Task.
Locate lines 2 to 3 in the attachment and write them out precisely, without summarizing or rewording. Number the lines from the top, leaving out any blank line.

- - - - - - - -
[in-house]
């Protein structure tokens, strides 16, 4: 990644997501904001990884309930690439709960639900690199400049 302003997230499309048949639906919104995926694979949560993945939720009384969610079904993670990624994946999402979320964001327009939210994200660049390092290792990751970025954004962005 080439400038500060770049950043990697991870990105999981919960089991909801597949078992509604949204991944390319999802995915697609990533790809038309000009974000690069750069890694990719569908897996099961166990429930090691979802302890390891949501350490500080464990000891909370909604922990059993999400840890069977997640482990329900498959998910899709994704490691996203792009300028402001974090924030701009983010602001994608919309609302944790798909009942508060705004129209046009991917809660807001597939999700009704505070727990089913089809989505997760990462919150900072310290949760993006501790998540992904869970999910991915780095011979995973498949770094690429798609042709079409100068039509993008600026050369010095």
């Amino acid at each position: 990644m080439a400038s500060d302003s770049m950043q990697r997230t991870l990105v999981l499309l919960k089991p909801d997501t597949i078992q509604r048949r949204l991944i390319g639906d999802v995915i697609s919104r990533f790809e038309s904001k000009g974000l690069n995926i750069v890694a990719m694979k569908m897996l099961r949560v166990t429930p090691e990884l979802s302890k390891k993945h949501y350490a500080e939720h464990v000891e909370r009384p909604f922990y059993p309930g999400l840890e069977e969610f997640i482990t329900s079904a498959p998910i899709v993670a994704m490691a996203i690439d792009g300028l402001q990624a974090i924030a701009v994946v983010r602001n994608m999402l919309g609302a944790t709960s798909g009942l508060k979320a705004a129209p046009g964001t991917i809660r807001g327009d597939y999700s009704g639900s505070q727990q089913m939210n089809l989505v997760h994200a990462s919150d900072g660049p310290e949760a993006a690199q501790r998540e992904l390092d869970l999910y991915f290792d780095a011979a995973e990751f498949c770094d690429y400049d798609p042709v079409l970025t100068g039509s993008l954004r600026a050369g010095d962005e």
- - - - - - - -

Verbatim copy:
């Protein structure tokens, strides 16, 4: 990644997501904001990884309930690439709960639900690199400049 302003997230499309048949639906919104995926694979949560993945939720009384969610079904993670990624994946999402979320964001327009939210994200660049390092290792990751970025954004962005 080439400038500060770049950043990697991870990105999981919960089991909801597949078992509604949204991944390319999802995915697609990533790809038309000009974000690069750069890694990719569908897996099961166990429930090691979802302890390891949501350490500080464990000891909370909604922990059993999400840890069977997640482990329900498959998910899709994704490691996203792009300028402001974090924030701009983010602001994608919309609302944790798909009942508060705004129209046009991917809660807001597939999700009704505070727990089913089809989505997760990462919150900072310290949760993006501790998540992904869970999910991915780095011979995973498949770094690429798609042709079409100068039509993008600026050369010095």
């Amino acid at each position: 990644m080439a400038s500060d302003s770049m950043q990697r997230t991870l990105v999981l499309l919960k089991p909801d997501t597949i078992q509604r048949r949204l991944i390319g639906d999802v995915i697609s919104r990533f790809e038309s904001k000009g974000l690069n995926i750069v890694a990719m694979k569908m897996l099961r949560v166990t429930p090691e990884l979802s302890k390891k993945h949501y350490a500080e939720h464990v000891e909370r009384p909604f922990y059993p309930g999400l840890e069977e969610f997640i482990t329900s079904a498959p998910i899709v993670a994704m490691a996203i690439d792009g300028l402001q990624a974090i924030a701009v994946v983010r602001n994608m999402l919309g609302a944790t709960s798909g009942l508060k979320a705004a129209p046009g964001t991917i809660r807001g327009d597939y999700s009704g639900s505070q727990q089913m939210n089809l989505v997760h994200a990462s919150d900072g660049p310290e949760a993006a690199q501790r998540e992904l390092d869970l999910y991915f290792d780095a011979a995973e990751f498949c770094d690429y400049d798609p042709v079409l970025t100068g039509s993008l954004r600026a050369g010095d962005e």